Everyone knows that Amazon founder Jeff Bezos is a genius. After all, he made himself one of the richest people in the world by avoiding the requirement that retailers collect state sales taxes. Yes, Amazon now collects these taxes, but the savings on tax collections in the years it didn't collect taxes almost certainly exceed Amazon's cumulative profits since it's been in business.

While Amazon's tax avoidance may have been legal, it was 100 percent brain-dead as public policy. In effect, state and local governments were directly subsidizing an Internet giant at the expense of their homegrown mom and pop retail stores. It is very difficult to imagine a world in which this policy makes sense.

Anyhow, the NYT apparently feels some need to carry water for Amazon, implying there is some ambiguity about state efforts to require Amazon to collect taxes for sales of its affiliates. It tells us that states are "thirsty" for unpaid sales taxes, as opposed to trying to correct an abuse of the law that benefits a huge company and one of the richest people in the world at the expense of their own retailers.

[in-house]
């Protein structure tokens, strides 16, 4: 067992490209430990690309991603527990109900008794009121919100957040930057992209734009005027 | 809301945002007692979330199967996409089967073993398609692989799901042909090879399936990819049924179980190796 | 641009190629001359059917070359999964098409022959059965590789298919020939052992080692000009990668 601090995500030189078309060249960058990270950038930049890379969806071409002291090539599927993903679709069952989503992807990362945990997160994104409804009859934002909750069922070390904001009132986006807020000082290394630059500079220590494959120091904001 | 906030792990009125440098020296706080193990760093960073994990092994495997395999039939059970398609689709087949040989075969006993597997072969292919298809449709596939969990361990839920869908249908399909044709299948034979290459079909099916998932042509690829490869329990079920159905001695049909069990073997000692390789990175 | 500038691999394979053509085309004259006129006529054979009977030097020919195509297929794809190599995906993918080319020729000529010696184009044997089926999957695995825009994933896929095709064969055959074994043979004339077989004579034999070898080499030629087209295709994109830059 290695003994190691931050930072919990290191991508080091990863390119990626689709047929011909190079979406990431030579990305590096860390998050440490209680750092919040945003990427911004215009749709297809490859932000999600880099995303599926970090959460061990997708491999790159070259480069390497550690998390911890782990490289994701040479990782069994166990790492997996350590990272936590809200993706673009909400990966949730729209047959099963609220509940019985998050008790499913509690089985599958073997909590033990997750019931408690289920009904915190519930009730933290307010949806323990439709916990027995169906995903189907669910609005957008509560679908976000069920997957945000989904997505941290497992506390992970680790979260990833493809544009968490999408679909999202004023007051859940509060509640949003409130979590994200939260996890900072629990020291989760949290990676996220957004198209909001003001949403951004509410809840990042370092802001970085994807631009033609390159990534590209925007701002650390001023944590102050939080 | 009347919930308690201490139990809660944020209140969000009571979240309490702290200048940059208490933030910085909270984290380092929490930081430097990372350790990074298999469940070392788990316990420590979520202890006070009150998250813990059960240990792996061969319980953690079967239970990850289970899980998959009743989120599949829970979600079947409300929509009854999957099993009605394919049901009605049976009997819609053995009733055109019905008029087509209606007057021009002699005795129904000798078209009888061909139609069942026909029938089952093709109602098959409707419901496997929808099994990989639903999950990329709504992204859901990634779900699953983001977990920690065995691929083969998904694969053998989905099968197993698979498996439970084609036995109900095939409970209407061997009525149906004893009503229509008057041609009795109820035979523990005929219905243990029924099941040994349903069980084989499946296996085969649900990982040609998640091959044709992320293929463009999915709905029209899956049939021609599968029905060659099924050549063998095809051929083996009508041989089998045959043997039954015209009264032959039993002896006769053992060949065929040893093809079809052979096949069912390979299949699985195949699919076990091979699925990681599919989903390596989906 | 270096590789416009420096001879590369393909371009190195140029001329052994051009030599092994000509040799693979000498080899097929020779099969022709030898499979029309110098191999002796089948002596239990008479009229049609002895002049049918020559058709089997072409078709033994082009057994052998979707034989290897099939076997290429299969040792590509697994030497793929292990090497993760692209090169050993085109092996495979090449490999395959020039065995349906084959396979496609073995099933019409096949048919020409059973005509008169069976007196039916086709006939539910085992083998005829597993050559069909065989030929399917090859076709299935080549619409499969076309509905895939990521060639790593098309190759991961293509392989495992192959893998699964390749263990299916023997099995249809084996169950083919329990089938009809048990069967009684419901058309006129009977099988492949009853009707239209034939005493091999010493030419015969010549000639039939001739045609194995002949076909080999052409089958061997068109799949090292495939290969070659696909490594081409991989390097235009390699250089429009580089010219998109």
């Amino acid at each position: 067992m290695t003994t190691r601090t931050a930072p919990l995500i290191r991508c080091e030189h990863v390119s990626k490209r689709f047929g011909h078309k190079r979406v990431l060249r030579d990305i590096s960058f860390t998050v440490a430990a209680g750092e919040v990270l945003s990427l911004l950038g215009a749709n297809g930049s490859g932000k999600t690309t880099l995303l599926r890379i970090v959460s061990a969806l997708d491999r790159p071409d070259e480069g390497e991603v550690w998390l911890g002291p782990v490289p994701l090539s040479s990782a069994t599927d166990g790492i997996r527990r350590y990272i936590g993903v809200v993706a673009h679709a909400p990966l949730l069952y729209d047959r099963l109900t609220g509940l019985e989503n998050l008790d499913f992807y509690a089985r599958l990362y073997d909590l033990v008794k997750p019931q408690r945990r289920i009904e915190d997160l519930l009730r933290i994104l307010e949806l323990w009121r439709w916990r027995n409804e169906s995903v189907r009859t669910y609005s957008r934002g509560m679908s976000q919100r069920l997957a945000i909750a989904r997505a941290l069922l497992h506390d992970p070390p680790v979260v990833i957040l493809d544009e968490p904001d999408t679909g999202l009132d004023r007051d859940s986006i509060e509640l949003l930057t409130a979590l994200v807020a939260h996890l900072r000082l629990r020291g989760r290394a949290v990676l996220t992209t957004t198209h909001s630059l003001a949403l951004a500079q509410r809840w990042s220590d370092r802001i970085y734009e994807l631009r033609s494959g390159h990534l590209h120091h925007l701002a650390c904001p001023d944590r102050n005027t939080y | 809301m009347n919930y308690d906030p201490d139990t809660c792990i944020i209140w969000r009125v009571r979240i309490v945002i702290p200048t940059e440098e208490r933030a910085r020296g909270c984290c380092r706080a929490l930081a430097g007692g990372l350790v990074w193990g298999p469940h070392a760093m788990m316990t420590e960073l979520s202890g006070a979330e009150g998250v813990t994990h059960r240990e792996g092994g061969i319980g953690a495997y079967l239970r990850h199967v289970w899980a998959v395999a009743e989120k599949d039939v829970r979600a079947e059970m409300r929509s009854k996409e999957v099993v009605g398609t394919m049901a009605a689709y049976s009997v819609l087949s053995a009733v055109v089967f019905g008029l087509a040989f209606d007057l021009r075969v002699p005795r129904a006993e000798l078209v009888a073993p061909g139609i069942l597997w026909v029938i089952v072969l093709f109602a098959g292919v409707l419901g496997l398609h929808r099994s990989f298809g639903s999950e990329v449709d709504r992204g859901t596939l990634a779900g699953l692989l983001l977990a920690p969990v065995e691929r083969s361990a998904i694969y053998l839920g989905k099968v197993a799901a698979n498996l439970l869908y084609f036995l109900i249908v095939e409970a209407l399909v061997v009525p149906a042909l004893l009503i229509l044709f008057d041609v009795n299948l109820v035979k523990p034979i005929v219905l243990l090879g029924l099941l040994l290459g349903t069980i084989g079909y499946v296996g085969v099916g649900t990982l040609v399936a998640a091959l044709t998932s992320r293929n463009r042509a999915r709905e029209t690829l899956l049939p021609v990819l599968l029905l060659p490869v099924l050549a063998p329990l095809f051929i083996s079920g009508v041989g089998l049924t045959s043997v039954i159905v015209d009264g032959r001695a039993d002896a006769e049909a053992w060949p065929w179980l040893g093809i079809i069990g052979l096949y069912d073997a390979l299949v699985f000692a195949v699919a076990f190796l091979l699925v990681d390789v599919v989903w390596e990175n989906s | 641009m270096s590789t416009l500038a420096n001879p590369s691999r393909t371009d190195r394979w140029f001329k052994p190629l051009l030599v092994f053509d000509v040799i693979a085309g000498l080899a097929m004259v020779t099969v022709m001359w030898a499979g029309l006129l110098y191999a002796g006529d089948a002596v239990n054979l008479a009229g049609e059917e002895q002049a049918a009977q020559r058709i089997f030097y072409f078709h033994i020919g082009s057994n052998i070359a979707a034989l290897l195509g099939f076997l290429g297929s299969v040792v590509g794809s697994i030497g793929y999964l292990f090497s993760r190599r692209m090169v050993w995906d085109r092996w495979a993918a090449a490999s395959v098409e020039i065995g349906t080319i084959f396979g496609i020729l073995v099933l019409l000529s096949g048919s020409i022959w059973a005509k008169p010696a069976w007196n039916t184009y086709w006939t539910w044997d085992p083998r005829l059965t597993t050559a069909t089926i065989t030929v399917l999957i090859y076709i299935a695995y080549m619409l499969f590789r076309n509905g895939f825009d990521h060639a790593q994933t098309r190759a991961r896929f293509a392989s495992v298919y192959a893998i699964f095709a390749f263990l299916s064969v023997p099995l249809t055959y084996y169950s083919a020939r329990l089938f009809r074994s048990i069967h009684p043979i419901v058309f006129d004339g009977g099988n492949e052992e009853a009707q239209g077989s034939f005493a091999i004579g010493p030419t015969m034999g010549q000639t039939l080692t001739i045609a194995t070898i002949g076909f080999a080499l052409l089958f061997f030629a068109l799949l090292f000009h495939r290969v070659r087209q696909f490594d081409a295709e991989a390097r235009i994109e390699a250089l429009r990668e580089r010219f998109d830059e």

It is also very generous in presenting Amazon's case, explaining that the company is concerned that it could be held liable for taxes that its affiliates fail to properly assess. This is called "too damn bad." Amazon is making money off its affiliates sales. This means that it carries certain responsibilities for those sales, including that taxes are properly collected. In a market economy, if a company like Amazon can't conduct its business competently, then it should go under and be replaced by businesses run by people who know what they are doing.